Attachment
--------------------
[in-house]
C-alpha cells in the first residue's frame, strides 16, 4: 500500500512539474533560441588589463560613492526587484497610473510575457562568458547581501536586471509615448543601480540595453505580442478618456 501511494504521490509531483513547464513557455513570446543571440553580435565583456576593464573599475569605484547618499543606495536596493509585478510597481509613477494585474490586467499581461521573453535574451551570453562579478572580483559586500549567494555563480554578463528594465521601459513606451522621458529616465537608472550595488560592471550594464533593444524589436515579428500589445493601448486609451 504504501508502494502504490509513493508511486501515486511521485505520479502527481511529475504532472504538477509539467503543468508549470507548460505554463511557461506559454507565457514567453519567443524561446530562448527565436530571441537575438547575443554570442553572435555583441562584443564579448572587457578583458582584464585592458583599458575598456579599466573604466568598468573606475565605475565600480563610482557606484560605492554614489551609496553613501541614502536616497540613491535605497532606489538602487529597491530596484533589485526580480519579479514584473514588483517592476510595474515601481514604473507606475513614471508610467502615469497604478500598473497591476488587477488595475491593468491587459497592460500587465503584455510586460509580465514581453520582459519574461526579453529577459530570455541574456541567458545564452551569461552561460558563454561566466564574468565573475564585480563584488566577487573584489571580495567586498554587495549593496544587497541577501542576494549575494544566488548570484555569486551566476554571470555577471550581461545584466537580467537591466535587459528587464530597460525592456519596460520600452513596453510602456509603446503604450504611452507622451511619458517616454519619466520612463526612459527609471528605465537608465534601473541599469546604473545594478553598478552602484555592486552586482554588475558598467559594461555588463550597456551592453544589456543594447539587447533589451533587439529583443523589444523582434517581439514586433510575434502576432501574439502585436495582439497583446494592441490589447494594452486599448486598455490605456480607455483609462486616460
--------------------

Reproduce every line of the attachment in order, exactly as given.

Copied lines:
[in-house]
C-alpha cells in the first residue's frame, strides 16, 4: 500500500512539474533560441588589463560613492526587484497610473510575457562568458547581501536586471509615448543601480540595453505580442478618456 501511494504521490509531483513547464513557455513570446543571440553580435565583456576593464573599475569605484547618499543606495536596493509585478510597481509613477494585474490586467499581461521573453535574451551570453562579478572580483559586500549567494555563480554578463528594465521601459513606451522621458529616465537608472550595488560592471550594464533593444524589436515579428500589445493601448486609451 504504501508502494502504490509513493508511486501515486511521485505520479502527481511529475504532472504538477509539467503543468508549470507548460505554463511557461506559454507565457514567453519567443524561446530562448527565436530571441537575438547575443554570442553572435555583441562584443564579448572587457578583458582584464585592458583599458575598456579599466573604466568598468573606475565605475565600480563610482557606484560605492554614489551609496553613501541614502536616497540613491535605497532606489538602487529597491530596484533589485526580480519579479514584473514588483517592476510595474515601481514604473507606475513614471508610467502615469497604478500598473497591476488587477488595475491593468491587459497592460500587465503584455510586460509580465514581453520582459519574461526579453529577459530570455541574456541567458545564452551569461552561460558563454561566466564574468565573475564585480563584488566577487573584489571580495567586498554587495549593496544587497541577501542576494549575494544566488548570484555569486551566476554571470555577471550581461545584466537580467537591466535587459528587464530597460525592456519596460520600452513596453510602456509603446503604450504611452507622451511619458517616454519619466520612463526612459527609471528605465537608465534601473541599469546604473545594478553598478552602484555592486552586482554588475558598467559594461555588463550597456551592453544589456543594447539587447533589451533587439529583443523589444523582434517581439514586433510575434502576432501574439502585436495582439497583446494592441490589447494594452486599448486598455490605456480607455483609462486616460